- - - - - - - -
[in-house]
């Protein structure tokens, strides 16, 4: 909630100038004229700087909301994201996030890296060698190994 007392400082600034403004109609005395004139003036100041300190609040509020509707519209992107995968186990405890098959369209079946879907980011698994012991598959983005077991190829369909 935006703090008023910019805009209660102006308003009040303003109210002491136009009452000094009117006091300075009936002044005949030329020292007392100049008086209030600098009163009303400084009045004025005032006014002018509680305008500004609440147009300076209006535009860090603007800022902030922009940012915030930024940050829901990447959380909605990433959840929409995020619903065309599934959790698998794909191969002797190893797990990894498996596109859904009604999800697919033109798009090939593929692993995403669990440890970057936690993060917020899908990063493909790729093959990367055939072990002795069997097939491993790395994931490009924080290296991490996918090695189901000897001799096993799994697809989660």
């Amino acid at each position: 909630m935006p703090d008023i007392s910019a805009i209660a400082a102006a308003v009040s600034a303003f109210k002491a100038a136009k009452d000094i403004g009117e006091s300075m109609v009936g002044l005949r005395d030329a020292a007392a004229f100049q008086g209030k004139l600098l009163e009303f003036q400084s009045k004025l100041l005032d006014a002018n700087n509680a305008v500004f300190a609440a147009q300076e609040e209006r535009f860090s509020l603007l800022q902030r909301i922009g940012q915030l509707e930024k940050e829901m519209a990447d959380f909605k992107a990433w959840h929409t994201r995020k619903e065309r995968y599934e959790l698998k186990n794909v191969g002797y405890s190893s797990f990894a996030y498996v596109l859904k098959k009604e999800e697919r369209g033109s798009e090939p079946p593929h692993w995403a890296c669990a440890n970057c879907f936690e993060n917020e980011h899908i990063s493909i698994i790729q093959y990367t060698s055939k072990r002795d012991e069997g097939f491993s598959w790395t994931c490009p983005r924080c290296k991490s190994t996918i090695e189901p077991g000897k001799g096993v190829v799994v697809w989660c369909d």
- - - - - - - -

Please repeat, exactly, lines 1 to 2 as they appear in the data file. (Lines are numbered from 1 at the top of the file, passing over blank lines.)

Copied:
[in-house]
């Protein structure tokens, strides 16, 4: 909630100038004229700087909301994201996030890296060698190994 007392400082600034403004109609005395004139003036100041300190609040509020509707519209992107995968186990405890098959369209079946879907980011698994012991598959983005077991190829369909 935006703090008023910019805009209660102006308003009040303003109210002491136009009452000094009117006091300075009936002044005949030329020292007392100049008086209030600098009163009303400084009045004025005032006014002018509680305008500004609440147009300076209006535009860090603007800022902030922009940012915030930024940050829901990447959380909605990433959840929409995020619903065309599934959790698998794909191969002797190893797990990894498996596109859904009604999800697919033109798009090939593929692993995403669990440890970057936690993060917020899908990063493909790729093959990367055939072990002795069997097939491993790395994931490009924080290296991490996918090695189901000897001799096993799994697809989660």